Rating Actions Have Been More Balanced Recently
In the context of elevated non-Financials’ sector corporate debt leverage, it is notable to see that rating agency actions have been more balanced recently. In fact, after peaking in 2015, IG corporate rating downgrades have declined and were below upgrades in 2018 and through the third quarter of 2019, per S&P Global Ratings. The slowing pace of IG downgrades partially reflects progress in deleveraging post-M&A and tax-reform.
Increased Corporate Supply Met by Solid Demand
IG corporate fixed rate supply of $288 billion increased by 36 percent in the third quarter on a surge in September issuance. Net IG corporate fixed rate supply, after redemptions, was $129 billion. In September alone, a record 130 IG issuers tapped the market. Heavy supply was well-absorbed, partially due to elevated maturities during the quarter. Flows remained solid with net inflows of $37 billion into long-term IG bond mutual funds. Healthy foreign demand should support valuations.
Spreads Were Unchanged in the Quarter
The third quarter was a somewhat volatile period, however by the close of it, the yield differential between the Bloomberg Barclays IG Corporate Index and duration-matched U.S. Treasuries was unchanged at an average credit spread of 115 basis points (bps). Higher-rated AA bonds outperformed with spreads 4 bps tighter as compared to A-rated and BBB-rated bonds which were 1 bps wider. Credit curves steepened in the third quarter. For example, 1 to 3-year maturity corporates were 9 bps tighter while 7 to 10-year maturity corporates were 6 bps wider. From a sector perspective, consumer-oriented sectors such as Food & Beverage, Supermarkets and Home Construction outperformed given their businesses are more leveraged to a healthy U.S. consumer. Basic Industries, Energy and Transportation sectors underperformed with greater exposure to commodities and global trade activity. One way to think about valuations is the spread compensation offered per unit of debt leverage or the amount of credit spread an investor is receiving per a unit of risk. Spread compensation was 40 bps in the third quarter, which is below its long-term average of 55 bps. Valuations remain below long-term averages and with corporate spreads also relatively tight on a risk-adjusted basis we are lower-beta/defensive in our corporate positioning.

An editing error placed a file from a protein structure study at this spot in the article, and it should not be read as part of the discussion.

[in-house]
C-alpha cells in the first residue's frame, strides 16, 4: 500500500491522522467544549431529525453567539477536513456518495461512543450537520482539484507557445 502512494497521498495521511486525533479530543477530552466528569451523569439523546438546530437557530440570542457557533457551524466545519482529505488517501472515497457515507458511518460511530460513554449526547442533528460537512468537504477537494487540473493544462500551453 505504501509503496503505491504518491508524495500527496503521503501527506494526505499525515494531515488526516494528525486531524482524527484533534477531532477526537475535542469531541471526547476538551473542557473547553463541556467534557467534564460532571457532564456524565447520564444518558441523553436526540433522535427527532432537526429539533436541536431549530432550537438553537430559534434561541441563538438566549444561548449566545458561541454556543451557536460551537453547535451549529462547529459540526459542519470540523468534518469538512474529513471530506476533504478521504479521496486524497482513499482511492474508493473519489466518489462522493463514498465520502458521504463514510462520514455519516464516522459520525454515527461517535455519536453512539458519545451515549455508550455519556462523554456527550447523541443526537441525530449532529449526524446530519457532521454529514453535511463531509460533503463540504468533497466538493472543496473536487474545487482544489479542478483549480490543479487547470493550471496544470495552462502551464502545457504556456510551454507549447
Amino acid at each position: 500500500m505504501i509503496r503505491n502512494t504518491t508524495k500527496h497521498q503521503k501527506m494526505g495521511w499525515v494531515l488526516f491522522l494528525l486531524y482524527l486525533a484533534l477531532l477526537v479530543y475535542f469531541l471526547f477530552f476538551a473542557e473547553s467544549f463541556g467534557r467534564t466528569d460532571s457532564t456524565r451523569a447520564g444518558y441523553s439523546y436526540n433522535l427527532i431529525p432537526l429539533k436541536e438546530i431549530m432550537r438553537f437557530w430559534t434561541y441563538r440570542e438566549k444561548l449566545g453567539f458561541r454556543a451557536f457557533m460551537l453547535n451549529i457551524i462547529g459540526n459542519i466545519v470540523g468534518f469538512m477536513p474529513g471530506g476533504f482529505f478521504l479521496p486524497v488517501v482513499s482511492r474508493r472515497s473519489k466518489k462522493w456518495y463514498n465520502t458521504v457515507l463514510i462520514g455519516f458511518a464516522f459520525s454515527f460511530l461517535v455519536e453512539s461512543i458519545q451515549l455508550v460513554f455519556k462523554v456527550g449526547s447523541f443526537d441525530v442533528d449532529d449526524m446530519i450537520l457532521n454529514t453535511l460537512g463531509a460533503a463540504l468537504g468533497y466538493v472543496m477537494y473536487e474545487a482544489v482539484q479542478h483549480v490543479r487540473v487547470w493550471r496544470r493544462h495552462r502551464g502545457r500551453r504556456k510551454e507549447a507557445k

Credit Trends Dashboard
In our Credit Trends Dashboard, we capture our views of the key drivers of IG corporate credit.
 Top 10 IG Issuers (ex-Financials): AT&T, Comcast, Apple, AB InBev, Verizon, Microsoft, CVS, Oracle, GM, Walmart.